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Hong Kong votes to ban ivory trade by 2021

01 / 02 / 2018, Mongabaycom News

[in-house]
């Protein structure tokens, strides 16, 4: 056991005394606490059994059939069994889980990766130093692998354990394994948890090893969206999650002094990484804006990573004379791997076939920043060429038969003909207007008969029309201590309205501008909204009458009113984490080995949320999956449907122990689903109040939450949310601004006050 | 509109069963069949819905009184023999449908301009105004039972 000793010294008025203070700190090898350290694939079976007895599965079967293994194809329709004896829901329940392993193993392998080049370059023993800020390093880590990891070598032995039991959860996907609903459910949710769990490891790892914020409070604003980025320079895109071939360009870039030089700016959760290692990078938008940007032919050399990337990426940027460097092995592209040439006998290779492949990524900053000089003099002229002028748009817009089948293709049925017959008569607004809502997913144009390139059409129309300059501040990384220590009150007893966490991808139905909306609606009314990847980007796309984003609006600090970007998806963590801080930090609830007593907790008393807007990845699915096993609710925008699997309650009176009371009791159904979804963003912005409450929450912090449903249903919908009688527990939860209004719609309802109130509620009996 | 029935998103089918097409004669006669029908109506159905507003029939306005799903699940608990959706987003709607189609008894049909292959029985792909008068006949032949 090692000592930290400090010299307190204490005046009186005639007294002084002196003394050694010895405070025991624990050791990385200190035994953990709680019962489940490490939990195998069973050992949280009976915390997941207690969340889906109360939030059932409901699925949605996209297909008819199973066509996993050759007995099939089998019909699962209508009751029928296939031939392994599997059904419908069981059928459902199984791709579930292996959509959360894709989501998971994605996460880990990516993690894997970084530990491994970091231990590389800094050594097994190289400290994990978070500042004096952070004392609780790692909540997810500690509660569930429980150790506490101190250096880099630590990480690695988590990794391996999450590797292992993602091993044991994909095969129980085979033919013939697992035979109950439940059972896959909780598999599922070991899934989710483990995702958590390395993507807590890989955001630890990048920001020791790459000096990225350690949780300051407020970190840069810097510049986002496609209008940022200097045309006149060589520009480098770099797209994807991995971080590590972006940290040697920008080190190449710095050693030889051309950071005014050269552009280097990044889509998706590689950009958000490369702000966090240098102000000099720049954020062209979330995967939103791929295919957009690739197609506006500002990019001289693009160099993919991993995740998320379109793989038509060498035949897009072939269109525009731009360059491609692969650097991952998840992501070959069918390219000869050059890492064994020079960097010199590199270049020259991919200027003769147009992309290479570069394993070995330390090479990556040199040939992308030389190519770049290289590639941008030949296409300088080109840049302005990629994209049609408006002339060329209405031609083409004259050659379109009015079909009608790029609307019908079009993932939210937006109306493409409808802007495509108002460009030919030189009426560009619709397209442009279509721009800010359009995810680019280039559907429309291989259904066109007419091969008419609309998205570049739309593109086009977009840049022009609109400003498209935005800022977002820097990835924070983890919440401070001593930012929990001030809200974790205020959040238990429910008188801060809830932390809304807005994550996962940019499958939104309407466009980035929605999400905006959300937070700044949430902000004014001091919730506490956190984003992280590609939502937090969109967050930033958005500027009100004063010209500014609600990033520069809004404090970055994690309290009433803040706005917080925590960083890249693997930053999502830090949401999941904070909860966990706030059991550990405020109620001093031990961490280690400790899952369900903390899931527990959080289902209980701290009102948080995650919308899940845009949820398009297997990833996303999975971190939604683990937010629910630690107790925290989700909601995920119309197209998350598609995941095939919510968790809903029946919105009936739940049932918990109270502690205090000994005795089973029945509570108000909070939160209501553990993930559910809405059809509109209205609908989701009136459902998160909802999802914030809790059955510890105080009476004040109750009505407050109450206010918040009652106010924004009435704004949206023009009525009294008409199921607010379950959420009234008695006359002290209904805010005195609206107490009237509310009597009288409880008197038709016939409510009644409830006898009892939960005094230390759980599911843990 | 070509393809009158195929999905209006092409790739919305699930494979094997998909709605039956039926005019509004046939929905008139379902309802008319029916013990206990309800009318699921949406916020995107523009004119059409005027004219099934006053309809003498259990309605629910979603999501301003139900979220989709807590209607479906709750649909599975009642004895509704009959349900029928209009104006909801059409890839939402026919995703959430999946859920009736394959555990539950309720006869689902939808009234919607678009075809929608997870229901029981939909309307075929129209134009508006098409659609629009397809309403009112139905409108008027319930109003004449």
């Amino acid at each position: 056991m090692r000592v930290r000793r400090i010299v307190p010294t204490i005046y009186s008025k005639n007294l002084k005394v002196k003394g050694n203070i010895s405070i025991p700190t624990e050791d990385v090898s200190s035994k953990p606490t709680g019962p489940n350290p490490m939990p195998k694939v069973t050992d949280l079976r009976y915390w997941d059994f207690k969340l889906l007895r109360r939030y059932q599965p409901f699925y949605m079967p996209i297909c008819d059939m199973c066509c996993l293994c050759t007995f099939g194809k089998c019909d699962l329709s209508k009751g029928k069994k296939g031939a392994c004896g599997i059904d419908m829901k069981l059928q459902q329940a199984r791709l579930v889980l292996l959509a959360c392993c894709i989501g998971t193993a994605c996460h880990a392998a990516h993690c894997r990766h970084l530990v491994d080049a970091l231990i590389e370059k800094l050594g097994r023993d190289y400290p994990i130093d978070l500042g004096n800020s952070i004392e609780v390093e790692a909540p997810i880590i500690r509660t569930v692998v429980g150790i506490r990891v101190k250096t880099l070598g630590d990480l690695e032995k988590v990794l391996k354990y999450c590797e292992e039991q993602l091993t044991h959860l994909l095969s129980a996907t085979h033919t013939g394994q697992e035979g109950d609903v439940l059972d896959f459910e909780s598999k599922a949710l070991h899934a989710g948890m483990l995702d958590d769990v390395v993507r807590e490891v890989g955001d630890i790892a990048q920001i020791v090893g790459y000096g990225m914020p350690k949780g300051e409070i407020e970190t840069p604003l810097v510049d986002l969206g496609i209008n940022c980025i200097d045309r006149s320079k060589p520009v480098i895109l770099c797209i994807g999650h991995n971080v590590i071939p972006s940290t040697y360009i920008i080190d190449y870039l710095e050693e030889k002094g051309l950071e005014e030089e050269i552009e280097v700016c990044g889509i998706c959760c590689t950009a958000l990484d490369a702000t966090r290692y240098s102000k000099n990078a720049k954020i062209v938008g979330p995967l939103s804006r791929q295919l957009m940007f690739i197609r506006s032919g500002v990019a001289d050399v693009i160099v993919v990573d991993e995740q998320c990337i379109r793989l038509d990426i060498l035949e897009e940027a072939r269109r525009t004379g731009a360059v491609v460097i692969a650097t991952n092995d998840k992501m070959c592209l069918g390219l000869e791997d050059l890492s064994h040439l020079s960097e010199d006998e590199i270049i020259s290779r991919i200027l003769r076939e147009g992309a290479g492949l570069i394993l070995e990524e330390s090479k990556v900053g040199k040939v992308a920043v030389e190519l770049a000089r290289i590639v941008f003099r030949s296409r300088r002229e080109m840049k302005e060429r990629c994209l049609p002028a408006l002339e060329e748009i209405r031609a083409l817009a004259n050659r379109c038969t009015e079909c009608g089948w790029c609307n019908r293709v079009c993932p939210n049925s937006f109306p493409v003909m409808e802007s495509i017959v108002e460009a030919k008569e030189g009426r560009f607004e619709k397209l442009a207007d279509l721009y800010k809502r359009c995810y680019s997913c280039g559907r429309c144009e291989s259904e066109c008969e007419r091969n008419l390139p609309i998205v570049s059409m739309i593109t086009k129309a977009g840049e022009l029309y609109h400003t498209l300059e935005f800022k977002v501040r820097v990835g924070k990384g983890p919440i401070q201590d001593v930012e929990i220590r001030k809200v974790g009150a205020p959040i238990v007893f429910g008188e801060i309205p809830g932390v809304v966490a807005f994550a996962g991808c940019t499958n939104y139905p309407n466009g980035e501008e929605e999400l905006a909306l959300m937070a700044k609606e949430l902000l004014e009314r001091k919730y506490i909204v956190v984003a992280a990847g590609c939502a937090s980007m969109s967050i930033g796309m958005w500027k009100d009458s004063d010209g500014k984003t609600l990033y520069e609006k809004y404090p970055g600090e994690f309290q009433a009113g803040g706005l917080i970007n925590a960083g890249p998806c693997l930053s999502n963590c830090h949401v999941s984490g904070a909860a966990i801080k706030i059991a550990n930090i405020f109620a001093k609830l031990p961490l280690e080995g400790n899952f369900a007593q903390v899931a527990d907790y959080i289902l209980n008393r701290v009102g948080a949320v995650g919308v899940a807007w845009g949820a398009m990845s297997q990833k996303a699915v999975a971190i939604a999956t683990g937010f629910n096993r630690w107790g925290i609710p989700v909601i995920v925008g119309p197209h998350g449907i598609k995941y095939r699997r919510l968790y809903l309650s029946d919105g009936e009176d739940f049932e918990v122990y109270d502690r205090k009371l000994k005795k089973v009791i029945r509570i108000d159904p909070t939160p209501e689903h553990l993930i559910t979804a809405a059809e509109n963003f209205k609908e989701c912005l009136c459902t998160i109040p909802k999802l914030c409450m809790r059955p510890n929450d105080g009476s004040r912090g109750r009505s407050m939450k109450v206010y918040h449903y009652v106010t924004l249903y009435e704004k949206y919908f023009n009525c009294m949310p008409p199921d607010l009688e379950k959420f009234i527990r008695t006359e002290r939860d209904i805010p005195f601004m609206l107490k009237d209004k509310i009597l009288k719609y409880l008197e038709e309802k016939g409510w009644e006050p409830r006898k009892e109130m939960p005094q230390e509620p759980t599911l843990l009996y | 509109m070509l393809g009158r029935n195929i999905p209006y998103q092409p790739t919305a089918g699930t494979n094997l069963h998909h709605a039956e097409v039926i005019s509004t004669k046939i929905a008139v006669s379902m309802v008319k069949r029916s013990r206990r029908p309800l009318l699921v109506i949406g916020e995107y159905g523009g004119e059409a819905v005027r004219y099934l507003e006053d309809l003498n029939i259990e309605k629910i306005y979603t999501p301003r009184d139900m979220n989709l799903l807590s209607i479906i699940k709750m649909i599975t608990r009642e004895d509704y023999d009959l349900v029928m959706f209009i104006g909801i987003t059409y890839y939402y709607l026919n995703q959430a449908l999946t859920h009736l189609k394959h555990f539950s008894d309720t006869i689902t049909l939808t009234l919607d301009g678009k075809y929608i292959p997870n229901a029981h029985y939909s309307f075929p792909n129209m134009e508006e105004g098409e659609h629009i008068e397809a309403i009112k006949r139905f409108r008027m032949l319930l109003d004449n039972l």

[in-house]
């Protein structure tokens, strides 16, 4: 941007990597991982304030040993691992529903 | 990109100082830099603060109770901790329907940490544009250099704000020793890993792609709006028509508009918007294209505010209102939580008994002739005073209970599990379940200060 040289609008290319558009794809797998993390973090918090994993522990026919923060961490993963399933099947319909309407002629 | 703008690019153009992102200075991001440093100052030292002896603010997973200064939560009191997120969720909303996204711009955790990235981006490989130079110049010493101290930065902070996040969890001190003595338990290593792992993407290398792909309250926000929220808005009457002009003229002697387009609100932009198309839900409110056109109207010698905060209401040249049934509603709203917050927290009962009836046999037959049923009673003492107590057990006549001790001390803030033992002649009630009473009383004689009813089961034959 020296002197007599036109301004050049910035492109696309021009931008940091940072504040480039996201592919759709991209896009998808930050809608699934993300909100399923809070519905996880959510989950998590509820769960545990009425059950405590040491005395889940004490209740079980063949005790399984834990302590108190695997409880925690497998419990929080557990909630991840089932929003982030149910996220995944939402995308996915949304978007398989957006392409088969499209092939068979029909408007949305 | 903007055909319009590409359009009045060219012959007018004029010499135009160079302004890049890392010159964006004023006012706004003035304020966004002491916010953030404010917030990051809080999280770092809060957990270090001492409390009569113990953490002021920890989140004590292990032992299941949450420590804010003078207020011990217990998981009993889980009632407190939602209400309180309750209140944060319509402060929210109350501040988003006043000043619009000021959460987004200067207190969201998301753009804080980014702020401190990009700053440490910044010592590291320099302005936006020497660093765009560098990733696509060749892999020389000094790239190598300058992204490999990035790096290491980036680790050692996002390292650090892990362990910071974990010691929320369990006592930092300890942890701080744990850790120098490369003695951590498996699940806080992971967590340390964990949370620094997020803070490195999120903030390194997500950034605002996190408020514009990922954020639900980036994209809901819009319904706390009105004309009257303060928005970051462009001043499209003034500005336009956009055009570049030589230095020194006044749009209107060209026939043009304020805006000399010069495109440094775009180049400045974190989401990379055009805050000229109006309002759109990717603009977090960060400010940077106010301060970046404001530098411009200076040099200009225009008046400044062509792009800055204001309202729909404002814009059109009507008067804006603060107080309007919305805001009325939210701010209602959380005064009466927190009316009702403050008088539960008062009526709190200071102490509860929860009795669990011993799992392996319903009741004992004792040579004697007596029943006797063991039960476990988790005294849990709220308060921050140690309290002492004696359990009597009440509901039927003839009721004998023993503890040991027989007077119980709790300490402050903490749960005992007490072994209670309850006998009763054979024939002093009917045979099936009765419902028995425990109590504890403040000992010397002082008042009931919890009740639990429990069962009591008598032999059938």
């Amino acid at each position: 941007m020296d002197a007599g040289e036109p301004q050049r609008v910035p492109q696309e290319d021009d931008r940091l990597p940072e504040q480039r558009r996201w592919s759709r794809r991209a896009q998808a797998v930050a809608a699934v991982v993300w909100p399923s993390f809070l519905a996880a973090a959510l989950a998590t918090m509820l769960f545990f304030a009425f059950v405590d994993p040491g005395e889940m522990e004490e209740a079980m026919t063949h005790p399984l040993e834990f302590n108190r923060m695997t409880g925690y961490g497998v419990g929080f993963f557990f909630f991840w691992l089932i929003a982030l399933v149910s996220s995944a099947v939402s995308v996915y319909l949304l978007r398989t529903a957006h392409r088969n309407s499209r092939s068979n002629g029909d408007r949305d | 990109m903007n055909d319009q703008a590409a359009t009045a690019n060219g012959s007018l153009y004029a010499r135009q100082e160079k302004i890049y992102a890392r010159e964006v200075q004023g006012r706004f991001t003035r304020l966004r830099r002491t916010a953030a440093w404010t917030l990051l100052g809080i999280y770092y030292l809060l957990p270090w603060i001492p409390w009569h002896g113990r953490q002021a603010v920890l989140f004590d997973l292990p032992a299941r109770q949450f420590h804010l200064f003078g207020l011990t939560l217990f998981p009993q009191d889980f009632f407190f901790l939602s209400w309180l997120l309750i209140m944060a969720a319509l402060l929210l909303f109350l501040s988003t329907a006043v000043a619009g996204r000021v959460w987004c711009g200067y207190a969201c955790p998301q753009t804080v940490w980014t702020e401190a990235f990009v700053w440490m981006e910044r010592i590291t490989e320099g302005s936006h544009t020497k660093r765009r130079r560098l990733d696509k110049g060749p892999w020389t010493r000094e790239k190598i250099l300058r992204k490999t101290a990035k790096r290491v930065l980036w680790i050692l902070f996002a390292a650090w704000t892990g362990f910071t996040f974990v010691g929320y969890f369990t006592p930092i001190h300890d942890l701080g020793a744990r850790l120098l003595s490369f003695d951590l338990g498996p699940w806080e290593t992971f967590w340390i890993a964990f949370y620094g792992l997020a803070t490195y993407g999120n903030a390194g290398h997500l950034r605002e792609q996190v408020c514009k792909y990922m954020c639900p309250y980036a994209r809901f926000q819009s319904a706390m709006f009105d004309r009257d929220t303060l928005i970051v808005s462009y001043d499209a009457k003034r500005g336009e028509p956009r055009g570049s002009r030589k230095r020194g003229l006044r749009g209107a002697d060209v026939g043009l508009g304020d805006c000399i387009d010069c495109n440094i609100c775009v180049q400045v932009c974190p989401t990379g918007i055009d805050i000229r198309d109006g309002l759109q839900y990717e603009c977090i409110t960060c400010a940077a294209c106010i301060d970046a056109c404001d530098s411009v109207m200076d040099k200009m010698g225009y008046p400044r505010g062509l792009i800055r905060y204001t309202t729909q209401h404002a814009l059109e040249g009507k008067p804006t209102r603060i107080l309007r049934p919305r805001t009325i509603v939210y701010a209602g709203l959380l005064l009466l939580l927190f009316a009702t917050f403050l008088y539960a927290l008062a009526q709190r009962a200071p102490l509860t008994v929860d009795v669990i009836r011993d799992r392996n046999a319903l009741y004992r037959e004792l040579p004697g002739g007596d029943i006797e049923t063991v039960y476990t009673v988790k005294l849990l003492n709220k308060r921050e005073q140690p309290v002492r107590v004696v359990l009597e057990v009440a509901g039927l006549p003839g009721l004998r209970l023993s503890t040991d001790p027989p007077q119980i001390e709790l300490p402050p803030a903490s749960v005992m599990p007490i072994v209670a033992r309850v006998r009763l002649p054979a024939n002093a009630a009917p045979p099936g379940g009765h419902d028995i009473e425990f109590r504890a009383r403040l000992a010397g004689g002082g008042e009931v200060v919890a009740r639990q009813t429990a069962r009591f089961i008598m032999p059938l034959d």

In a historic move, 49 Hong Kong lawmakers voted on Jan. 31 to end all domestic ivory trade by 2021 and passed the Endangered Species of Animals and Plants (Amendment) Bill 2017, also called the Hong Kong Ivory Ban Bill. Only four legislators voted against the ban. The overwhelming vote comes just a month after China shut down all of its ivory markets and factories on the mainland. The new ivory ban bill also increases penalties for wildlife crimes. “Today’s decision is another milestone for the conservation of elephants, and should serve as further encouragement for governments in the region to put an end to the domestic ivory markets that fuel the poaching crisis,” James Compton, senior program director for wildlife trafficking watchdog TRAFFIC in Asia Pacific, said in a statement. “Hong Kong’s legislators should be congratulated for choosing to stand on the right side of history.” Ivory jewelry. Photo by USFWS Mountain-Prairie, licensed under CC BY 2.0/Flickr. Hong Kong, one of the world’s largest ivory markets, is a signatory to the Convention on International Trade in Endangered Species of Wild Fauna and Flora (CITES). In 1989, CITES banned international trade in elephant ivory by placing elephants on Appendix I. The convention did not mandate the closure of domestic markets, though. So Hong Kong continued to allow ivory imported before 1976 (pre-convention or before CITES was established) or before 1990 (pre-ban ivory) to be legally traded. However, traders have been using loopholes within Hong Kong’s laws to re-stock their “legal” ivory…

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